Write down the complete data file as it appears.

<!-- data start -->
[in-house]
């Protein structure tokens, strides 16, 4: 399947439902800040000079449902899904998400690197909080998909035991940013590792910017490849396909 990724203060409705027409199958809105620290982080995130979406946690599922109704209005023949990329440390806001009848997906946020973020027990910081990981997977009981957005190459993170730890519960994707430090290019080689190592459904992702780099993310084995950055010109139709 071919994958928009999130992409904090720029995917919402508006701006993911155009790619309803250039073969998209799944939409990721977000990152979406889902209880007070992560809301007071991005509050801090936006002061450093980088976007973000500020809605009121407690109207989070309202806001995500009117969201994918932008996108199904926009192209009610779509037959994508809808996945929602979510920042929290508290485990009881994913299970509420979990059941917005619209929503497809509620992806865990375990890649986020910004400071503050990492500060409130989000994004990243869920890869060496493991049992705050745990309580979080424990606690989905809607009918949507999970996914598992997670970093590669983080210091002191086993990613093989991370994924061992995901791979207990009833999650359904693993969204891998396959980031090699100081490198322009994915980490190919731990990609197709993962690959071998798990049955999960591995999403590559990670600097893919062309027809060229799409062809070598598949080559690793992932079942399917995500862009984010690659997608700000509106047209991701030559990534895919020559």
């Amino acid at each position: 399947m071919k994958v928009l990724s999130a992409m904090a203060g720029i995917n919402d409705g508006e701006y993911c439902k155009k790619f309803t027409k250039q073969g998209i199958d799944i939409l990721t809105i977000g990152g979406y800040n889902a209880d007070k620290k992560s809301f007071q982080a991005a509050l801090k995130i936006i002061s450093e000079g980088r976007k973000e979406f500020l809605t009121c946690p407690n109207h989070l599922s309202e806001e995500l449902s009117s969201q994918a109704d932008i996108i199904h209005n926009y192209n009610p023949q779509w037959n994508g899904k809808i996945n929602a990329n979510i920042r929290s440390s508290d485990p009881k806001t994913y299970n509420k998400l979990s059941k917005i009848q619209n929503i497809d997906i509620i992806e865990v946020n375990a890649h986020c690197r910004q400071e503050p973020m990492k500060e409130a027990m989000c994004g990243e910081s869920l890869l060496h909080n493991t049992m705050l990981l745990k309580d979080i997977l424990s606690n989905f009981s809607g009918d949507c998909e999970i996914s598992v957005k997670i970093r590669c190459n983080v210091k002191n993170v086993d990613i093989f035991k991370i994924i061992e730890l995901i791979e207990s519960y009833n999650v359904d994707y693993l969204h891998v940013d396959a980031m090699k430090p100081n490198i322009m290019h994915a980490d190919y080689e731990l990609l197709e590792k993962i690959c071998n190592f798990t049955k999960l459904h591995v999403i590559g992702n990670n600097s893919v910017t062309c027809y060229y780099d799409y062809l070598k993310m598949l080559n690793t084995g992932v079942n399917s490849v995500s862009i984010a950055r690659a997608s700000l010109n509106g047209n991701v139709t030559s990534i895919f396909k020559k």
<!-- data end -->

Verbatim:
[in-house]
């Protein structure tokens, strides 16, 4: 399947439902800040000079449902899904998400690197909080998909035991940013590792910017490849396909 990724203060409705027409199958809105620290982080995130979406946690599922109704209005023949990329440390806001009848997906946020973020027990910081990981997977009981957005190459993170730890519960994707430090290019080689190592459904992702780099993310084995950055010109139709 071919994958928009999130992409904090720029995917919402508006701006993911155009790619309803250039073969998209799944939409990721977000990152979406889902209880007070992560809301007071991005509050801090936006002061450093980088976007973000500020809605009121407690109207989070309202806001995500009117969201994918932008996108199904926009192209009610779509037959994508809808996945929602979510920042929290508290485990009881994913299970509420979990059941917005619209929503497809509620992806865990375990890649986020910004400071503050990492500060409130989000994004990243869920890869060496493991049992705050745990309580979080424990606690989905809607009918949507999970996914598992997670970093590669983080210091002191086993990613093989991370994924061992995901791979207990009833999650359904693993969204891998396959980031090699100081490198322009994915980490190919731990990609197709993962690959071998798990049955999960591995999403590559990670600097893919062309027809060229799409062809070598598949080559690793992932079942399917995500862009984010690659997608700000509106047209991701030559990534895919020559």
């Amino acid at each position: 399947m071919k994958v928009l990724s999130a992409m904090a203060g720029i995917n919402d409705g508006e701006y993911c439902k155009k790619f309803t027409k250039q073969g998209i199958d799944i939409l990721t809105i977000g990152g979406y800040n889902a209880d007070k620290k992560s809301f007071q982080a991005a509050l801090k995130i936006i002061s450093e000079g980088r976007k973000e979406f500020l809605t009121c946690p407690n109207h989070l599922s309202e806001e995500l449902s009117s969201q994918a109704d932008i996108i199904h209005n926009y192209n009610p023949q779509w037959n994508g899904k809808i996945n929602a990329n979510i920042r929290s440390s508290d485990p009881k806001t994913y299970n509420k998400l979990s059941k917005i009848q619209n929503i497809d997906i509620i992806e865990v946020n375990a890649h986020c690197r910004q400071e503050p973020m990492k500060e409130a027990m989000c994004g990243e910081s869920l890869l060496h909080n493991t049992m705050l990981l745990k309580d979080i997977l424990s606690n989905f009981s809607g009918d949507c998909e999970i996914s598992v957005k997670i970093r590669c190459n983080v210091k002191n993170v086993d990613i093989f035991k991370i994924i061992e730890l995901i791979e207990s519960y009833n999650v359904d994707y693993l969204h891998v940013d396959a980031m090699k430090p100081n490198i322009m290019h994915a980490d190919y080689e731990l990609l197709e590792k993962i690959c071998n190592f798990t049955k999960l459904h591995v999403i590559g992702n990670n600097s893919v910017t062309c027809y060229y780099d799409y062809l070598k993310m598949l080559n690793t084995g992932v079942n399917s490849v995500s862009i984010a950055r690659a997608s700000l010109n509106g047209n991701v139709t030559s990534i895919f396909k020559k």